The company says the shutdown is slated to take place on May 31, and the affected employees will be laid off on that date.
MTSI says the affected employees will be paid all earned wages and benefits at the time of their separations. The employees are not represented by a union.
According to the company’s website, MTSI provides pipeline, facilities and vendor inspection services, as well as construction management and temporary workforce staffing.
EVANSVILLE, Ind. (Inside INdiana Business) — An Evansville-based startup is looking to help water utilities prevent pipe breaks. Utiliz has developed a subscription-based app that can predict which pipes are most likely to fail next by aggregating data from a variety of sources, including the water utility itself. The startup last week took the $10,000 top prize at the Spring 2022 Crossroads Pitch Competition at The Mill in Bloomington.
Co-founder and Chief Executive Officer Jackson Bolek tells Inside INdiana Business the idea came from a college internship.
“I helped the Evansville utility frame the question of when their pipes were going to break next,” said Bolek. “At the end of that, we had a really great proof of concept that they could use to start seeing, ‘Okay, where do I need to start to focus my efforts more now that I know where and when my pipes are going to break next.”
Utiliz say the age of a pipe is a poor predictor for breakage, but many utilities don’t have access to better data. Bolek says the company’s models are built off of sets of data, some of which are proprietary combined with data from the customers, from which utilities and learn what is going on with its pipes.
The company says the app is 75% accurate right out of the box. When combined with data from the utilities, the accuracy rises to 87%.
“When we go to a specific customer, we ask for all of the break data that they may have, and we can learn from all of the times a pipe is broken to then predict when it’s going to break next based off of a lot of various factors,” he said.
Utiliz is currently comprised of Bolek and Jon Kline, a software engineer who serves as co-founder and chief technical officer. Bolek says winning the Crossroads competition will put a lot of wind in their sales.
“For us, the $10,000 will aid in the design process so that we can find a designer to really focus on trying the build experience for each of our customers so that it frees up our time to continue to create new and better models for the web application,” said Bolek.
Utiliz is currently partnering with the Evansville Water and Sewer Utility on a case study that will showcase how its model helps the utility be more productive in picking which pipes need to be replaced and save money.
The company plans on releasing its minimum viable product at the end of May, as well as new website and branding. By the end of the summer, the case study with Evansville will be presented to prove the efficacy of the technology.
But Bolek says he has broader long-term goals for Utiliz.
“We would also like to expand to predicting when natural gas lines are going to break as well, seeing how they kind of take on the properties of pipes underground, very, very long distances and things of that nature,” he said.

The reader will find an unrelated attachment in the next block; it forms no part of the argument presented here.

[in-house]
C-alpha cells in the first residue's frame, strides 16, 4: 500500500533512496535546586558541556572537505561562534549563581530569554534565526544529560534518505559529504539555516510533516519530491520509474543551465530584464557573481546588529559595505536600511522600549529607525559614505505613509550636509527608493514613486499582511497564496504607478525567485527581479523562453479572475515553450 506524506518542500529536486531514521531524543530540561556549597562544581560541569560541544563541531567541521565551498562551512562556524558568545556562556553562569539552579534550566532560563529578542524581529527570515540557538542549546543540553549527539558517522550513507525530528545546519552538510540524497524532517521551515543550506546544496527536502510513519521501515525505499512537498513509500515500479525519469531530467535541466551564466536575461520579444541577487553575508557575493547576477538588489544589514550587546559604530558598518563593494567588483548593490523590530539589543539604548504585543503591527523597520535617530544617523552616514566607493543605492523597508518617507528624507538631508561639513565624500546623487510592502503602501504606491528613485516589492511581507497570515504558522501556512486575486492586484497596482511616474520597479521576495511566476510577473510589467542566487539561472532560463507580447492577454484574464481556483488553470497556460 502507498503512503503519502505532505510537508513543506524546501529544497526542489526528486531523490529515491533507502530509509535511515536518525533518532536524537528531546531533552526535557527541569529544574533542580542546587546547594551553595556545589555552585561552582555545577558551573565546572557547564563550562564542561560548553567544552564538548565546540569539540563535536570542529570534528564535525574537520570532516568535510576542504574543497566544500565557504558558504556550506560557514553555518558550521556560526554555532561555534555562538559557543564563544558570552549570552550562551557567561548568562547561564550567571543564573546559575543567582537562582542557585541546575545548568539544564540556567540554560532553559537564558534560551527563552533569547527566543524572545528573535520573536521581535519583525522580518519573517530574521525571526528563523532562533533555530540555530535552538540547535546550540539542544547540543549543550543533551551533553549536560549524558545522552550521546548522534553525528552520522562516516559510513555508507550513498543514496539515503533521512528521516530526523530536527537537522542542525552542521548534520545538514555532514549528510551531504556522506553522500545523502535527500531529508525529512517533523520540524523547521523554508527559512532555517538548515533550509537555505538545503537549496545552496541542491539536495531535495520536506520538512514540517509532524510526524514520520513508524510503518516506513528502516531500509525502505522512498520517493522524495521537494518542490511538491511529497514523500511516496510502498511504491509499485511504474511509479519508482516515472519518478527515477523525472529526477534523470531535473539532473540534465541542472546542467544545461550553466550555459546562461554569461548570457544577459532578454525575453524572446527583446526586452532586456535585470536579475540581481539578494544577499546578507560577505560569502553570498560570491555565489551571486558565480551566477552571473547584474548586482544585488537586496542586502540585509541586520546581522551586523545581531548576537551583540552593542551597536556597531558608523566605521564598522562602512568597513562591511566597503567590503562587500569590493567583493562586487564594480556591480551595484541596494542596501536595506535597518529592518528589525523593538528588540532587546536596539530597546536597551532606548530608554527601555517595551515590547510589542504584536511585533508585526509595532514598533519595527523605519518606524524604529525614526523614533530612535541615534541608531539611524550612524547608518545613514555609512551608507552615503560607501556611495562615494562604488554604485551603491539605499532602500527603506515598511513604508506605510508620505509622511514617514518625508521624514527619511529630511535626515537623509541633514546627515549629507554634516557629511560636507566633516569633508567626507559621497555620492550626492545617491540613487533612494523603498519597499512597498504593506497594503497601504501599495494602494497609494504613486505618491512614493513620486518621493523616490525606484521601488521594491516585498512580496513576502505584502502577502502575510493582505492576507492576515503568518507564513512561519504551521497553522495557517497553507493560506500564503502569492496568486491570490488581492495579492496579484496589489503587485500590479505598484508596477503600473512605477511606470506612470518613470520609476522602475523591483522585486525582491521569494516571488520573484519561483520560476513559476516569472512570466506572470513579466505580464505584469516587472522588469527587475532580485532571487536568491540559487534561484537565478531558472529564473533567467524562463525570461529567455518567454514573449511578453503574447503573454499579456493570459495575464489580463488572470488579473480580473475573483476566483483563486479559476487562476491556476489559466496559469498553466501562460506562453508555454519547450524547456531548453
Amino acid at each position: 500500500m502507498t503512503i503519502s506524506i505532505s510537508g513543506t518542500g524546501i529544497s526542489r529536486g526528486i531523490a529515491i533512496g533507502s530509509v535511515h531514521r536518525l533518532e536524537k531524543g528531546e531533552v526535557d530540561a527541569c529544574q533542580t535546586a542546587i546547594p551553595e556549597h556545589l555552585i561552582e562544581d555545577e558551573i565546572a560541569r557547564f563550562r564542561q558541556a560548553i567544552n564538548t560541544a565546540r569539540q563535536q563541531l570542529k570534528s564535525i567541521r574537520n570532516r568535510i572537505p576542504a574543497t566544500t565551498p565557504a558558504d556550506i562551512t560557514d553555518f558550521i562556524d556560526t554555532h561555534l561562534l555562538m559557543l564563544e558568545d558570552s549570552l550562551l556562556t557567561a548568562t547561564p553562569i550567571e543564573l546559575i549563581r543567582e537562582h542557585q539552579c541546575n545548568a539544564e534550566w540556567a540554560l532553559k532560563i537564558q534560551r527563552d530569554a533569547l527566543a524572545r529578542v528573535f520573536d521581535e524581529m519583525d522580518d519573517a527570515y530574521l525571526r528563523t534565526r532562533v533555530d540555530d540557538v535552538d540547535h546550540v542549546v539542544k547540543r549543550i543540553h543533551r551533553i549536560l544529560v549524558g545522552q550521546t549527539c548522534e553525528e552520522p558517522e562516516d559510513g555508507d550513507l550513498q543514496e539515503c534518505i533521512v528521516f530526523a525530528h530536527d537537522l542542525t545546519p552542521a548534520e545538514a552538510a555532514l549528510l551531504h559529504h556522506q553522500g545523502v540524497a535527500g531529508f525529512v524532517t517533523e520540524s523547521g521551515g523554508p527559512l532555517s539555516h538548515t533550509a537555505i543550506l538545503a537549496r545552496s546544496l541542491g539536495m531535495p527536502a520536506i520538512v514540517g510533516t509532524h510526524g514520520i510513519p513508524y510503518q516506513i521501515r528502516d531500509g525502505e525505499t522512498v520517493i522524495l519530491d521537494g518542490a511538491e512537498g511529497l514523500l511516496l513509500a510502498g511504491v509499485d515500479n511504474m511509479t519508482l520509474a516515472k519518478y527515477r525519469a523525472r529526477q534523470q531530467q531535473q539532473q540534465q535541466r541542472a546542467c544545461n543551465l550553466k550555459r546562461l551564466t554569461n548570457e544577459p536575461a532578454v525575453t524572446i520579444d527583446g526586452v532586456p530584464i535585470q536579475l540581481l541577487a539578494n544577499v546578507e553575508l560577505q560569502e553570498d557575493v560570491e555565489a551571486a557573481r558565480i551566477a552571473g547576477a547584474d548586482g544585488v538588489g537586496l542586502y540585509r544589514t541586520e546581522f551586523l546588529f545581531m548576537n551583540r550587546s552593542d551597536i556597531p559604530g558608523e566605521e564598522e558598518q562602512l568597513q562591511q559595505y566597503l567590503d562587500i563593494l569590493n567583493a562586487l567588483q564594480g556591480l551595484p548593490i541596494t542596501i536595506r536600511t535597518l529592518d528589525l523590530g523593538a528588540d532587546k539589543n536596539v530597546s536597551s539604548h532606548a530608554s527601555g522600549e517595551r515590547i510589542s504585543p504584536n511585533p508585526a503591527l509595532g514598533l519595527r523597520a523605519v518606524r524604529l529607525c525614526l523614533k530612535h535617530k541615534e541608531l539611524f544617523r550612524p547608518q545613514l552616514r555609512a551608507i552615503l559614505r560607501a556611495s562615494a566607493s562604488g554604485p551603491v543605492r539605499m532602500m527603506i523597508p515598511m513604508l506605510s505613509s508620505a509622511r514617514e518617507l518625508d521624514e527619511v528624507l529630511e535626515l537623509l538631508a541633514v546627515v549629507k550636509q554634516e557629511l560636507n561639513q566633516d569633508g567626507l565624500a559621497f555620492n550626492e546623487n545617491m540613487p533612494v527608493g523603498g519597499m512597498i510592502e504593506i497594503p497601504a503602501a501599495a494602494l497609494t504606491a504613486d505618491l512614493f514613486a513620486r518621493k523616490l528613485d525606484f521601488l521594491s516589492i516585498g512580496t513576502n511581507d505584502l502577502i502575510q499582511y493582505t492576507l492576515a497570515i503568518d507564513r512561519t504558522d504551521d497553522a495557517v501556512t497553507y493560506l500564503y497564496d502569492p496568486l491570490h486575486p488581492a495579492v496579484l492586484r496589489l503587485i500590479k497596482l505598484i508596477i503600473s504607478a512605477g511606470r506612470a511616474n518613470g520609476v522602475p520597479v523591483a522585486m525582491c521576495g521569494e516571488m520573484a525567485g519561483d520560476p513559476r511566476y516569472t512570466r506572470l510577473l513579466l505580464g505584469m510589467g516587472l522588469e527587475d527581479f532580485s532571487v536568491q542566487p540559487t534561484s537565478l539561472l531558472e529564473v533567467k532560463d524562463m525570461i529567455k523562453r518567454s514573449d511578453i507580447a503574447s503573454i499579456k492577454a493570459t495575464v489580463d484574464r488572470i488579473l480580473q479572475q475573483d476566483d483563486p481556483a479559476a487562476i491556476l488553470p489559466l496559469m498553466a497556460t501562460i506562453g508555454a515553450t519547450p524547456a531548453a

Bolek estimates the water asset management market in the United States at $2.1 billion.
EVANSVILLE, Ind. (Inside INdiana Business) – Evansville-based Old National Bancorp (Nasdaq: ONB) is planning to open a commercial banking office in the greater Kansas City region. Old National says it has hired two commercial bankers to support the expansion.
Steve Liggett will serve as market president, and David Robinson will serve as corporate relationship manager.
“As we looked to expand and grow our commercial capabilities into Kansas City, it was important for us to add local, established bankers who know the market,” said Jim Ryan, chief executive officer of Old National. “Steve and David each have extensive commercial banking experience and impressive track records in servicing Kansas City-based clients. We are excited to welcome them to Old National.”
The bank says Liggett has an extensive background in finance and credit. He spent 23 years with Wells Fargo Bank where he served in various roles, including credit analyst, relationship manager, and credit manager. Most recently, Liggett managed the captive finance business of Murphy Hoffman Co. in Kansas.
David Robinson joins Old National with more than 20 years of local banking experience. The bank says he has held several leadership roles at Wells Fargo, GE Capital and CIBC, and founded an accounts receivable finance business in Kansas City.
Earlier this year, Old National and Chicago-based First Midwest Bancorp Inc. completed their $6.5 billion merger, creating the sixth largest commercial bank headquartered in the Midwest.
EVANSVILLE, Ind. (Inside INdiana Business) — An Evansville-based self defense and firearms tactical company is expanding. Our partners at WEHT-TV report LawMan Tactical plans to transform the site of the former Sunrise Plaza drive-in movie theatre into its Guntry Club.
The facility will feature an indoor gun range, fitness gym, coffee bar, a member-only bourbon bar, and restaurant, among other amenities.
Co-owner Bryan Bishop says the facility has been years in the making and was recently prompted by more people wanting to protect themselves in response to increasing crime rates.
“The request for training civilians have drastically increased,” Bishop told WEHT. “So we decided to open up a large facility where we can provide professional training from working professionals, police officers. It will also be a location of fellowship with family and friends. Grab a workout in our gym, participate in one of our boot camps, or grab a cup of coffee and catch up on emails.”
The company did not specify how much it is investing in the Guntry Club or how many jobs it would create.
The facility is expected to open this fall.